Rich __repr__

Ben Finney bignose+hates-spam at benfinney.id.au
Mon Oct 31 08:32:34 CET 2005


Ben Finney <bignose+hates-spam at benfinney.id.au> wrote:
> If I want to implement a __repr__ that's reasonably "nice" to the
> programmer, what's the Right Way? Are there recipes I should look
> at?

As a (carefully selected) example from the code I'm writing:


    >>> import lib.attribute
    >>> m = lib.attribute.Human_Sex("male")
    >>> m
    Human_Sex(name='male')
    >>> isinstance(m, basestring)
    True
    >>> print m
    male

Thus, a Human_Sex instance is a string, and that's how it prints
(because of the __str__ attribute of the 'str' type). But since there
are potentially other things to know about a Human_Sex instance, the
__repr__ is overridden to give an idealised constructor call for the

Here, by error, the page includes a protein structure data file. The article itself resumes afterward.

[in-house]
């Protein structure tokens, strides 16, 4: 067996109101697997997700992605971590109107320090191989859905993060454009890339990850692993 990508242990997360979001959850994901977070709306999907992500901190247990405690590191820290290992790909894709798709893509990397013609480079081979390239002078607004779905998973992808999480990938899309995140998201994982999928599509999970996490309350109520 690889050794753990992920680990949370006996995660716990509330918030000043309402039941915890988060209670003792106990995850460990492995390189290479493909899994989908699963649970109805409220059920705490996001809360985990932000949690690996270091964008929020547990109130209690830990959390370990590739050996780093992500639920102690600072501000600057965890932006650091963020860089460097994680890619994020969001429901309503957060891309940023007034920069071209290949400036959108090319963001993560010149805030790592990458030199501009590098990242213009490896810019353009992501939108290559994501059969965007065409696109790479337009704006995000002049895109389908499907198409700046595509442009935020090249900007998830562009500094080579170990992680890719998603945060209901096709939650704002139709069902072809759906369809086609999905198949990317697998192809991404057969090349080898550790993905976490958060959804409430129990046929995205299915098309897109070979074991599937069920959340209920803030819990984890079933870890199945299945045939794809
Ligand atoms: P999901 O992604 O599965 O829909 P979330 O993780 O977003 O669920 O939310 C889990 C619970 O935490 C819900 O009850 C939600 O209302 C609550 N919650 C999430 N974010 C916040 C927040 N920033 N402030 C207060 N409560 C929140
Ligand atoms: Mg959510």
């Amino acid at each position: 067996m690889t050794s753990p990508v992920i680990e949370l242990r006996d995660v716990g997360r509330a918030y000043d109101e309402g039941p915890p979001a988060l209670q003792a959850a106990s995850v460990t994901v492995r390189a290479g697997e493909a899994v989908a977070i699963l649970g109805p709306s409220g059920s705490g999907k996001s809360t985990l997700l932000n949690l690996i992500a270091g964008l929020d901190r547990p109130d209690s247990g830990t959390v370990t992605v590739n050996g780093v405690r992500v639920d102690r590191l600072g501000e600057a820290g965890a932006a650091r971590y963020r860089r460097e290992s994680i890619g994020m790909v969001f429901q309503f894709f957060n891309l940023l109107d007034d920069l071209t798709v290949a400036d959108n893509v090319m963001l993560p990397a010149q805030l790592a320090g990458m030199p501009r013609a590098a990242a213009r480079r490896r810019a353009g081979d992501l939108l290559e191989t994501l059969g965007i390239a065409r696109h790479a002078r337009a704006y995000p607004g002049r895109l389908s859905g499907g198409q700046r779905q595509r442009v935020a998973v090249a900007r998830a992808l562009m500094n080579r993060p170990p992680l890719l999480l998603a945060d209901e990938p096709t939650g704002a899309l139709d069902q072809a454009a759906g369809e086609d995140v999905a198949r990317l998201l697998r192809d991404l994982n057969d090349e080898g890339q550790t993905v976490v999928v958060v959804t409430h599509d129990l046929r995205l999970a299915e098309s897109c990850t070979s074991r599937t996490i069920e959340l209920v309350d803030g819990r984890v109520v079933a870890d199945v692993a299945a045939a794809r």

instance.

    class Human_Sex(str):
        def __repr__(self):
            repr_str = "%s(name=%s)" % (
                self.__class__.__name__,
                str.__repr__(self)
            )
            return repr_str

        def __init__(self, name):
            str.__init__(name)
            # [... other initialisation for this class ...]

I've simplified somewhat; Human_Sex is actually just one possible
attribute being implemented, and the above methods actually come from
a superclass. I'm looking for how to do this in general, and this is a
simple enough example of what I want.

Is this __repr__ implementation too complex? Too simple? Limited in
some way? Confusingly non-standard?

-- 
 \        "Laurie got offended that I used the word 'puke.' But to me, |
  `\              that's what her dinner tasted like."  -- Jack Handey |
_o__)                                                                  |
Ben Finney



More information about the Python-list mailing list